Pros and cons of 9 bathtub materials

Some keep water hot for longer, but convenience comes at a price

Last month, we discussed some of the many options available when replacing a bathtub or a tub/shower combo.

But what we didn’t look at were the many different material choices you have, and since that time I’ve gotten several questions from homeowners looking change out their bathtub, all with a similar dilemma — "I’m not sure what material it should be constructed of."

Let’s look at some of the different choices, and try to clear up a bit of the confusion.

To begin with, you might be surprised to find that you have more options than you would have thought. Which one you ultimately choose is going to come down to a combination of looks, comfort, ease of maintenance, and, of course, cost. Let’s start with some of the more common options:

Fiberglass

Also known as FRP, or fiberglass-reinforced plastic, this is typically going to be the least expensive bathtub material. A fiberglass bathtub is made by forming layers of fiberglass into the desired shape, then coating it with Gelcoat resin.

Article continues below

The advantages are low cost, light weight, ease of installation, and a finish that can be repaired. On the negative side, fiberglass tubs are thin; they flex and don’t have a stable feel; they’re not very durable; and the finish is prone to fading, scratching and cracking. Personally, it’s one of my least favorite materials.

Porcelain on steel

Also sometimes called enameled steel, this is another inexpensive and very common bathtub material. The tub is stamped from a thin sheet of steel, then finished with a layer of porcelain enamel. These tubs are durable and easy to clean. The finish is resistant to most common chemicals, and retains its gloss for a long time. They’re also especially useful when replacing fiberglass or acrylic tub/shower units, as they fit in the same 5-foot opening and can be finished off nicely with a ceramic tile surround.

On the downside, they’re heavier than fiberglass or acrylic; the surface can rust and chip under impact; and you’re very limited in the number of shapes and sizes available.

Acrylic

Acrylic tubs use fiberglass sheets for reinforcement underneath vacuum-formed sheets of colored acrylic. The advantages are pretty much the same as for fiberglass, although acrylic tubs are more expensive.

Disadvantages are that the finish can scratch or discolor over time, although the better grades of tub finishes have now reduced that problem to a minimum. You also have a lot of choices of shapes, sizes and colors.

Acrylic is a good all-around choice, although it may lack a certain high-end appeal for some people.

Cast iron

If you’re looking for a material that will last, this would be it. Cast iron tubs are made by pouring molten iron into a mold of the desired shape, then smoothing it and coating it with a thick layer of enamel.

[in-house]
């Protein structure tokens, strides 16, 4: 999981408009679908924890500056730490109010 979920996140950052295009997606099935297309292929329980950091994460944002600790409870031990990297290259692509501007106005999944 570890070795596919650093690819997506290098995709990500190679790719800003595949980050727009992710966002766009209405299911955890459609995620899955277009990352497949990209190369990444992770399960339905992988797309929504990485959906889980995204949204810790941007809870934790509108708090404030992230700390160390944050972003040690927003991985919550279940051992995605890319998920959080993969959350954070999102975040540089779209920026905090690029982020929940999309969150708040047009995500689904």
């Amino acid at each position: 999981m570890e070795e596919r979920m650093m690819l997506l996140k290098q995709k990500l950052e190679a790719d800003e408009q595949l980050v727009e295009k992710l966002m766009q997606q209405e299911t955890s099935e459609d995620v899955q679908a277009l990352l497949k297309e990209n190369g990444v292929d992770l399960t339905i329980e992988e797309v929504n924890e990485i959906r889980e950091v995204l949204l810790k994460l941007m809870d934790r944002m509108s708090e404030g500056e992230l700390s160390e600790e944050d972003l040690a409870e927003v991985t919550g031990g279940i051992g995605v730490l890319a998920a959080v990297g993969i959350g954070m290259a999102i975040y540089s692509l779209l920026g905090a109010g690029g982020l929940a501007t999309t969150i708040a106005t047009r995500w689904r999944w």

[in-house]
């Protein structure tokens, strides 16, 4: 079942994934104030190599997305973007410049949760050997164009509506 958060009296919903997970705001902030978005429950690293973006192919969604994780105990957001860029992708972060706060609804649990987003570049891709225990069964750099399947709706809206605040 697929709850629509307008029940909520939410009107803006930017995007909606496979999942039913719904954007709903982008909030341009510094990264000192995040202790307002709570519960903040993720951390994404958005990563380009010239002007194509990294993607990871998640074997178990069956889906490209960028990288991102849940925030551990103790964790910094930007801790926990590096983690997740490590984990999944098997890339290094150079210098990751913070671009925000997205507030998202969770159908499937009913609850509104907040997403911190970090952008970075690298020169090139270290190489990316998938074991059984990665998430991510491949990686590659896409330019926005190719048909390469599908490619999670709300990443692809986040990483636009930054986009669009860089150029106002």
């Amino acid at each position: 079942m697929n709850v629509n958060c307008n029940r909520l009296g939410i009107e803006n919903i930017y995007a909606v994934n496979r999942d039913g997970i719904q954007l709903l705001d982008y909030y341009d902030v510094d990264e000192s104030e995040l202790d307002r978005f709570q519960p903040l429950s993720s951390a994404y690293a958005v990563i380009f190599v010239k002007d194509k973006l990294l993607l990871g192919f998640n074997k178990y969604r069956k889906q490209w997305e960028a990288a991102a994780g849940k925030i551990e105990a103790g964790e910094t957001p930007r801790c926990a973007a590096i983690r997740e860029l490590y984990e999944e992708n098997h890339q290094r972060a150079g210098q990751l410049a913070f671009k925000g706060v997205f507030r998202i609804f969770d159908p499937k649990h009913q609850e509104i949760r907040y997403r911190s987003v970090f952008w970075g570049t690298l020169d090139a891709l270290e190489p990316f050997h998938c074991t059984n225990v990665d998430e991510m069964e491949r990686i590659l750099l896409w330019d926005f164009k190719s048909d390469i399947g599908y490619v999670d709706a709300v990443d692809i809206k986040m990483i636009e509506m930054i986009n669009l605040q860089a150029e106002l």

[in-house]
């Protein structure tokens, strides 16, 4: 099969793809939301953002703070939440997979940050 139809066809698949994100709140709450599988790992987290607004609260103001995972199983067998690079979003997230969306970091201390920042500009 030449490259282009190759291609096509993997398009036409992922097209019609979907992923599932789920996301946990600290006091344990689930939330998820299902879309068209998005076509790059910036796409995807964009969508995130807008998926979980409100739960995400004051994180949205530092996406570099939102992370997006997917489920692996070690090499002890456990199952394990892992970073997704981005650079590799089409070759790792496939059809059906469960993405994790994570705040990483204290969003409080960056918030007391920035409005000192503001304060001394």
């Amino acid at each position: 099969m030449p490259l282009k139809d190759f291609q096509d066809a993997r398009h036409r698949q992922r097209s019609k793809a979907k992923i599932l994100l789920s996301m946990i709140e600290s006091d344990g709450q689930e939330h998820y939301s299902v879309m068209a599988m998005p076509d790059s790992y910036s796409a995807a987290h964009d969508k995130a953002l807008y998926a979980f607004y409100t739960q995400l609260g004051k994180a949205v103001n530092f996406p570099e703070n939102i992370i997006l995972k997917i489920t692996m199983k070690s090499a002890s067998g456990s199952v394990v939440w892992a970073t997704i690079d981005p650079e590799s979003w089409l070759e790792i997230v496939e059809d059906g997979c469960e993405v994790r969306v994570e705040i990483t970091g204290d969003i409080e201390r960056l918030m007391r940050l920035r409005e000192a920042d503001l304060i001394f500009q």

It’s probably the most durable tub available, and the finish is resistant to chipping, scratching and denting, as well as most types of chemicals. There are a number of different colors available, and there’s a richness to cast iron that’s hard to match. The heavy material also tends to retain the water’s heat.

On the downside, these tubs are extremely heavy and require extra labor — and often extra floor reinforcement — to install. They’re also typically going to be among the most expensive tubs on the market.

And now for some less common material options:

Solid-surface materials

Solid-surface materials are relative newcomers to the bathtub market. They’re durable; they retain heat well; there are a variety of subtle, natural-looking colors available; and the finish can be repaired if needed. They can also be made in a variety of shapes and sizes.

On the downside, they’re somewhat heavy and relatively expensive, and may require a long lead time to get.

Cultured marble

These tubs are made from crushed limestone mixed with resin, then finished with Gelcoat. You have a lot of options for color, size and style, and the Gelcoat finish used with cultured marble is more durable than that used with fiberglass. The cost typically falls somewhere between acrylic and cast iron.

Ceramic tile

Ceramic tile tubs can be made on site to whatever size and shape you desire. You have more design options with this material than any other. However, you’ll have to deal with the maintenance of all that grout, and the irregular interior surface may not be the most comfortable to relax on with bare skin.

Stone and wood

You can custom order a bathtub from a variety of natural stone materials, including granite, marble, onyx, travertine, basalt, sandstone and other materials. These tubs are extremely heavy, and require special structural framing to support their weight.

You can also custom-order a bathtub made from teak and certain other woods. As you’d imagine, with any of these true one-of-a-kind pieces you get an unbeatable "wow factor," but it comes with a pretty high price tag.

And, in the case of wood and some of the stones, it’s going to require a lot of maintenance in order to retain the tub’s original beauty.

Remodeling and repair questions? Email Paul at paulbianchina@inman.com. All product reviews are based on the author’s actual testing of free review samples provided by the manufacturers.

Contact Paul Bianchina:
Email Email Letter to the Editor Letter to the Editor